Hatton Garden jewellers regain their twinkling vitality
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Driving through London to his Hatton Garden metal-plating workshop during the pandemic — instead of catching his usual train — was surreal for Charlie Charalambous. “It was a ghost town . . . I’ve never experienced anything like it in my whole career,” says the 55-year-old owner of Buzzforce, whose clients include Tessa Packard, the contemporary fine jeweller in Chelsea. Most of the workshops were shut although some smaller shops carried on with fewer hours and fewer staff.
Fast forward to today and London’s jewellery quarter — home to a diamond-trading and jewellery industry since the mid-1800s — is recovering after the lifting of lockdown restrictions. With some workers returning to the City, and an end to the limit on guest numbers at weddings, demand is rising — especially for rings.
The streets have “got steadily busier but the area is still quieter than it was”, says Brett Afshar, owner and managing director of the Hearts of London Group.
Jewellers are now optimistic about the area’s recovery, as shown by the investment in new spaces. Afshar has spent £1.5m on a lease and renovations for a three-storey building in Hatton Garden, with a further £200,000 due annually for rent and business rates. The Queensmith ground floor shop opened in April, with diamond-setters, goldsmiths and other specialists scheduled to move in by the end of September.
Empty office space is also being adapted by newcomers. Olivia Madigan-Shea, a jewellery designer, has moved from Mayfair into a first-floor studio in Back Hill, north of Hatton Garden, that she shares with two friends. “I want to be close to my gemstone dealers, close to my workshops and I need to be within walking distance of everything,” she says.
More are now joining the London Diamond Bourse, too, which now has more than 200 members, says Alan Cohen, its president. “People have given up shops, people have given up offices and it’s worked out easier for them to take permanent seats here for a lot less money,” he explains. Membership is up by around 7 per cent. A three-tier membership is being introduced by the industry association to tempt others to join.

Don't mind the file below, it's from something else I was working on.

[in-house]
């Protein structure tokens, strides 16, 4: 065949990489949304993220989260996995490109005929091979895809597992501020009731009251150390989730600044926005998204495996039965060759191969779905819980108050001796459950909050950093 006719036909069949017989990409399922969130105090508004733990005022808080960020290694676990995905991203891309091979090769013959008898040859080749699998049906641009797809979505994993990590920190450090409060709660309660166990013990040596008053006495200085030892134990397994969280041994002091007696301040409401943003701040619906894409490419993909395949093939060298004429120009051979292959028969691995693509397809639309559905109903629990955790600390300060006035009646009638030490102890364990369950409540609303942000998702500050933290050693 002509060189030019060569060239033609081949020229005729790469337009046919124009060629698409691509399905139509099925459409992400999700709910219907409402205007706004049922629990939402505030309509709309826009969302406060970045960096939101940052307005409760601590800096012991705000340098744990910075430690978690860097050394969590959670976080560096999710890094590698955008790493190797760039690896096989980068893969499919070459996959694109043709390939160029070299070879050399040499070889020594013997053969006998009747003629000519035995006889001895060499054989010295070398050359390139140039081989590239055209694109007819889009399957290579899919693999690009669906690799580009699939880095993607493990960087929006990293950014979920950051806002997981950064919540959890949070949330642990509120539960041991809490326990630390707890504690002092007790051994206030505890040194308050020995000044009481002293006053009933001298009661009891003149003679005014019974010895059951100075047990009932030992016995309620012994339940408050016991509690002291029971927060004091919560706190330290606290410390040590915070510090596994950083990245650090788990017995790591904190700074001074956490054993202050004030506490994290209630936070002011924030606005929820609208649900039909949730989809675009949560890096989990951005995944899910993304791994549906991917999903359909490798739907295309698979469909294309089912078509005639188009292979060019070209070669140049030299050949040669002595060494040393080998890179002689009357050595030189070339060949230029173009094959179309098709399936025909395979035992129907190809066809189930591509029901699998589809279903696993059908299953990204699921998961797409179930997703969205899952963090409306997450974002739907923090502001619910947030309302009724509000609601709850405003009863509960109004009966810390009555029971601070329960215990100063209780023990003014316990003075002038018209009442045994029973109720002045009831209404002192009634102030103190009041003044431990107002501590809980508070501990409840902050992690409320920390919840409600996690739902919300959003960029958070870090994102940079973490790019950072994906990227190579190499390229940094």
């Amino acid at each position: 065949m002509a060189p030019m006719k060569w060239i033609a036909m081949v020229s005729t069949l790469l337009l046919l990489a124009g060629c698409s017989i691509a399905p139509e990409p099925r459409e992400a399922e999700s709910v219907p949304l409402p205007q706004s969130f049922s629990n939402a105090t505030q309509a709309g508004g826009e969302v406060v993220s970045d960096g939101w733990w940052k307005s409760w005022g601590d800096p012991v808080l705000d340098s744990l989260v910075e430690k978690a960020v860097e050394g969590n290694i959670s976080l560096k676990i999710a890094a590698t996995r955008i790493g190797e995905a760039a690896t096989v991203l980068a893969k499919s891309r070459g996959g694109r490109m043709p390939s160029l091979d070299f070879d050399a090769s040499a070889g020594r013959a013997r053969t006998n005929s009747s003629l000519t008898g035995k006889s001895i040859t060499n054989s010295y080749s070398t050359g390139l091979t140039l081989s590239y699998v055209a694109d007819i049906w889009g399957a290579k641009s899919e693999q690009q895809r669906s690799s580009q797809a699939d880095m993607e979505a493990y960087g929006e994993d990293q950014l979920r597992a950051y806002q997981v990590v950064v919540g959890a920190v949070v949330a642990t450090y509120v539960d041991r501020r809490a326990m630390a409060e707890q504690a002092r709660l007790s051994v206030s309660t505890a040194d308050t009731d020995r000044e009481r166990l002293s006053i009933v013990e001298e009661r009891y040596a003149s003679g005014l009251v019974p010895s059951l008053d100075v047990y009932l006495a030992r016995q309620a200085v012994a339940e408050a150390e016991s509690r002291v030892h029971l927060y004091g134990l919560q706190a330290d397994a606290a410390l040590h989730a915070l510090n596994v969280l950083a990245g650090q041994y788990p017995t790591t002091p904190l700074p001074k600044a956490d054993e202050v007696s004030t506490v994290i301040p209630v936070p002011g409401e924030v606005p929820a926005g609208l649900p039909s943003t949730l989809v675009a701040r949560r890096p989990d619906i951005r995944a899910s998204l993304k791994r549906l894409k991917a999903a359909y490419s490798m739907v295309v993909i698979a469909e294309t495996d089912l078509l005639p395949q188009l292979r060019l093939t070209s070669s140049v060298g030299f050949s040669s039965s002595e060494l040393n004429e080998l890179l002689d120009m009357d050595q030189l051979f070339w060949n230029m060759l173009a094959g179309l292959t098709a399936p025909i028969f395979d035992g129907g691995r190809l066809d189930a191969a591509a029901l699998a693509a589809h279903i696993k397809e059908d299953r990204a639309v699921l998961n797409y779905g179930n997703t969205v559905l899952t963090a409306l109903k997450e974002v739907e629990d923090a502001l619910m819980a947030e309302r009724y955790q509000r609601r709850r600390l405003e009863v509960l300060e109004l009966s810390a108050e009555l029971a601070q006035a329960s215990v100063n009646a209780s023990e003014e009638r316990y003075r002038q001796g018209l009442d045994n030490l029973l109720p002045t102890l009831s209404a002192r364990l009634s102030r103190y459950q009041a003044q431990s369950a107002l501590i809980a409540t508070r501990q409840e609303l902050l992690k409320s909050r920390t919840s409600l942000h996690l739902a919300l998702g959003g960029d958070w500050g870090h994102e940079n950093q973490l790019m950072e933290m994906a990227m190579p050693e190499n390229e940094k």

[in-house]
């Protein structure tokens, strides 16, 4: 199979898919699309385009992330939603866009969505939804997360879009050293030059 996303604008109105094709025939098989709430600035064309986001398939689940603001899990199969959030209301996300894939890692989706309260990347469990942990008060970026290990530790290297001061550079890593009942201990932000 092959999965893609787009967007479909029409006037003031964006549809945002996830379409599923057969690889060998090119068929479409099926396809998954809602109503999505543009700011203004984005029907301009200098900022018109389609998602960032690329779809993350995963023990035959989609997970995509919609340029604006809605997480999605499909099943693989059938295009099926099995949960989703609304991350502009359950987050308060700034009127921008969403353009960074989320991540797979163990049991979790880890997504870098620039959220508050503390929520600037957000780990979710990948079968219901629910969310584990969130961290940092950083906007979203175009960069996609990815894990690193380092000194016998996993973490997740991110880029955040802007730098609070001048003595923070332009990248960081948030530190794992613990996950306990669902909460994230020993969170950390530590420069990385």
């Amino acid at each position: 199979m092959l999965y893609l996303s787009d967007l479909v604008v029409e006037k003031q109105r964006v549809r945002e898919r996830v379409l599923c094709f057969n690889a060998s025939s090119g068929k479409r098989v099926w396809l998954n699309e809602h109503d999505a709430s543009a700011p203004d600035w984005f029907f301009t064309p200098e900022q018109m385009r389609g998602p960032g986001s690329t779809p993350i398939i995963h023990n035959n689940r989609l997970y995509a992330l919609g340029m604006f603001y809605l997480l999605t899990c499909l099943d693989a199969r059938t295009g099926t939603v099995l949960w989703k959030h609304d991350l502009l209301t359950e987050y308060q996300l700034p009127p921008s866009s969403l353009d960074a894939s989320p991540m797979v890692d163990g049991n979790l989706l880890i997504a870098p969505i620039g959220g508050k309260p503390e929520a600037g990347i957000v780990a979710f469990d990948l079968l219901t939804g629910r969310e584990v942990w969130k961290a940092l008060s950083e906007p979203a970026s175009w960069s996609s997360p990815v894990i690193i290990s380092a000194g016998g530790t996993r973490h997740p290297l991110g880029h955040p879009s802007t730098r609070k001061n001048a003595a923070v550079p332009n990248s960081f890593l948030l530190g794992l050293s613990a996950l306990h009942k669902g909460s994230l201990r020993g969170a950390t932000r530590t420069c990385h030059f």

The way dealers do business is changing, as well. Cohen, who has been dealing in gems for over 40 years, used to make most of his purchases abroad. But travel restrictions put a stop to going in person. “I would go to Russia once a month,” he says. “I haven’t been now for two years.” He instead buys via videoconferencing. With no mines and few polishing facilities in the UK, “we have had to be reliant on technology to be able to purchase,” he notes.
This switch to online trading has also led to changes in one of Afshar’s bricks-and-mortar shop in Greville Street, off Hatton Garden. He has had to make space for consultations via Zoom and for live-streaming events “which are increasing in popularity,” he says.
However, high rents caused many workshops to move during the pandemic — and some folded.
Rosh Mahtani, the founder of Alighieri contemporary jewellery, says the lack of manpower means she is less able to find new ways of working or new products.
“We still get there; it just takes us longer and it’s a harder struggle,” she says.
For Charalambous, however, fewer workshops have led to new clients and more work for Buzzforce. “We’ve got queues outside,” he says. These days, his team — who returned from furlough in August — are under pressure to work fast.
Garry Williams, the UK general manager of Presman Mastermelt, a precious metal refiner, still has his 40 Hatton Garden employees on a rota to avoid too many being on the premises at one time.
“There is still this bubble mentality,” he says. “If we get Covid and they do have to isolate, it will close us down.”
While businesses are cautious they are also looking forward to new customers next spring when Hatton Garden becomes one of London’s best-connected areas.
Footfall is expected to increase with the opening of a new east-west underground line, and the Museum of London is set to relocate from Barbican to nearby Smithfield Market. At Farringdon station, passengers on the new Elizabeth Line will see a ceiling made of diamond-shaped slabs inspired by the jewellery quarter.
“Shops should get more sales — and they go to the workshops to have [the orders] made,” says Daniel Seller, owner of Loupe Fine Jewellery and vice-president of the London Diamond Bourse.
“The population [of the workshops] would increase again, the rents would, funnily enough, get driven down because the jewellery industry would be able to take over again,” he says. “The landlords would see that, at least, they have tenants who want their premises.”
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